Cathryn Harper-Tedstone is an Associate in our Family Law team. This month we’ve shone the spotlight on her as she tells us about her most memorable – and scariest – moment as a junior lawyer, her advice for those facing divorce and the A-level that attracted her to the job.
What first attracted you to a career in law?
I loved my A-Level in Law, especially the criminal law aspect. I became a family lawyer after really enjoying my family seat during my training contract, which was a fantastic start to my legal career. Prior to my training contract, I was a paralegal dealing with civil law disputes.
What type of legal advice do you provide and to what sorts of client?
I advise across a whole range of family law matters such as financial matters on divorce and children’s matters. Due to my civil background, I specialise in cohabitation disputes under TOLATA and Schedule 1 claims. I also assist clients with injunctions such as non-molestation orders and domestic abuse protection.
What is your most memorable legal experience and why?
It was when I did my first ever non-molestation order for a domestic abuse case, which included prohibited steps regarding the abduction of the children. It was genuinely the scariest moment as a junior lawyer, knowing that if the order is not made by the court, you could be placing a family at risk.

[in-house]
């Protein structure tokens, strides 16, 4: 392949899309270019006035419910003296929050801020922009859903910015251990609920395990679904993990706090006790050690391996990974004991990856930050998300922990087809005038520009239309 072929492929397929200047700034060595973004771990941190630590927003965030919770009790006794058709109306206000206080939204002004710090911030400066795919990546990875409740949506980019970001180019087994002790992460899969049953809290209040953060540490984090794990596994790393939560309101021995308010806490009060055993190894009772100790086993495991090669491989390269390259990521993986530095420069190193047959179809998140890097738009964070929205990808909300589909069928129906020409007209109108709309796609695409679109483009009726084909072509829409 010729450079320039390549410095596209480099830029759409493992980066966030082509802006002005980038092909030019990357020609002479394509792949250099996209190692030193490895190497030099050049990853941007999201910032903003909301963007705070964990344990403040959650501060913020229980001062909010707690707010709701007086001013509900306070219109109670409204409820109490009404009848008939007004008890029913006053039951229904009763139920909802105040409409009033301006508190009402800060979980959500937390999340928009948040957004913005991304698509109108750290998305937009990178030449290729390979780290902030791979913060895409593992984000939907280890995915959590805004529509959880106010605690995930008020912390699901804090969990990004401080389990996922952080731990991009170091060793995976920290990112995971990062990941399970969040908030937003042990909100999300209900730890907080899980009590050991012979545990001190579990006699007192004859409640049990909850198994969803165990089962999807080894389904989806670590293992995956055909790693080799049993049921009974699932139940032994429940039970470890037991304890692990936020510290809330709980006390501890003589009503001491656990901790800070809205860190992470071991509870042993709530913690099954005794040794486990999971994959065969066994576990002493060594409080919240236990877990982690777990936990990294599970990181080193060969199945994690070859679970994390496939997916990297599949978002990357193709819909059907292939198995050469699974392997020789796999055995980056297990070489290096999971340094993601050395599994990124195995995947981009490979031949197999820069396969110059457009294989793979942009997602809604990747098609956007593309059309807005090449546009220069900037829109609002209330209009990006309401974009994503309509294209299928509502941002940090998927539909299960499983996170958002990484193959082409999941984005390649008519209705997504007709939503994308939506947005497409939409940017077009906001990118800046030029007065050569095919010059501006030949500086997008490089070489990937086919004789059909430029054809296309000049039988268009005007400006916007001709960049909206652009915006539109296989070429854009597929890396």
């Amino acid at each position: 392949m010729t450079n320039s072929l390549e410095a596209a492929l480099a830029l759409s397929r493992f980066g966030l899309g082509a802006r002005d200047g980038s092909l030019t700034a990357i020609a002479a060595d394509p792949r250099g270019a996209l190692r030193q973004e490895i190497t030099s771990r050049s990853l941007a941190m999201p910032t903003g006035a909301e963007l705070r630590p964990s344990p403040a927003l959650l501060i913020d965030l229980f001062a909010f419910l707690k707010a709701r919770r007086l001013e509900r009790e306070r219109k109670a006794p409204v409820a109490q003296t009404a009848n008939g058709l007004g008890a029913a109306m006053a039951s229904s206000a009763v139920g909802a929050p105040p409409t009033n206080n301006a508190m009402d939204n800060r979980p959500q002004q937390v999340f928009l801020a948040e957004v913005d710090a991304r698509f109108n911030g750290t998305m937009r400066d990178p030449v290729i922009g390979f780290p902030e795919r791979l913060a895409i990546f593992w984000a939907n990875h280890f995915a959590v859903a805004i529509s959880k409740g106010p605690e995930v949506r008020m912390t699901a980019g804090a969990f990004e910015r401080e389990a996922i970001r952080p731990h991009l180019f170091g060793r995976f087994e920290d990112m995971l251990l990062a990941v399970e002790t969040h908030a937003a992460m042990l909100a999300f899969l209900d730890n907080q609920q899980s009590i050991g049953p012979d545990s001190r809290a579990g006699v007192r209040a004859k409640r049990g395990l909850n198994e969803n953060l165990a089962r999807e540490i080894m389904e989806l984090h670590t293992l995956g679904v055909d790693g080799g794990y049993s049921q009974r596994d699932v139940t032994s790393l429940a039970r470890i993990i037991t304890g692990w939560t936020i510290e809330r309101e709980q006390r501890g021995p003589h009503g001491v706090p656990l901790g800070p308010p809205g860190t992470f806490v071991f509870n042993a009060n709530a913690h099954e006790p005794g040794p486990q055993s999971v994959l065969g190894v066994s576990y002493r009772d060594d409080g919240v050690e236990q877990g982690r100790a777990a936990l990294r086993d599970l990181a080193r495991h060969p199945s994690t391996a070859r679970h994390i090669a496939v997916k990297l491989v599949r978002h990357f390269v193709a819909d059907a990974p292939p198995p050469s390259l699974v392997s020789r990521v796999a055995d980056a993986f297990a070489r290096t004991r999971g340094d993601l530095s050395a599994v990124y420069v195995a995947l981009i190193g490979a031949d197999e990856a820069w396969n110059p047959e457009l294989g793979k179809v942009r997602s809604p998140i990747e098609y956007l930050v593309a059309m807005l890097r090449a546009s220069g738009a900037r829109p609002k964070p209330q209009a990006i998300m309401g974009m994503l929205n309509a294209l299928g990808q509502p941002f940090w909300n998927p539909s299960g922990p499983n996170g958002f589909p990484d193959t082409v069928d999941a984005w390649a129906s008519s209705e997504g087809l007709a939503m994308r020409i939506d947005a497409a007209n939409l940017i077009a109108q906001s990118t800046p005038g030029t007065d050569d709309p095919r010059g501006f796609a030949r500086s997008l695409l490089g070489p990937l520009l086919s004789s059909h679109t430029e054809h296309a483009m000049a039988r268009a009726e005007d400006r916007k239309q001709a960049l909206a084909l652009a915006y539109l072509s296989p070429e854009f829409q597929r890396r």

All you can do is make sure your evidence is the best it can be, and you put forward your client’s concerns as accurately as possible. I don’t think I will ever forget this case and going before a district judge in Birmingham to detail my client’s case for an order to be made for immediate protection.
What is your number one top tip for clients?
Stay off social media and limit communication as much as possible to avoid arguments and increased tension. Now that we live in a world with lots of different types of technology, the best option is to limit communication during this difficult time, so as not to increase emotions which can make settling matters amicably a lot harder.
Of course, this is not always possible when children are involved, but any communication should be civil and polite to avoid animosity. We completely understand that our clients are going through a difficult time and the best way to reduce the stress and cost of this process, is to try and settle matters quickly and amicably.
Negative emotions can make this process a lot harder – especially if parties are having tense conversations in the background which can affect their decision making.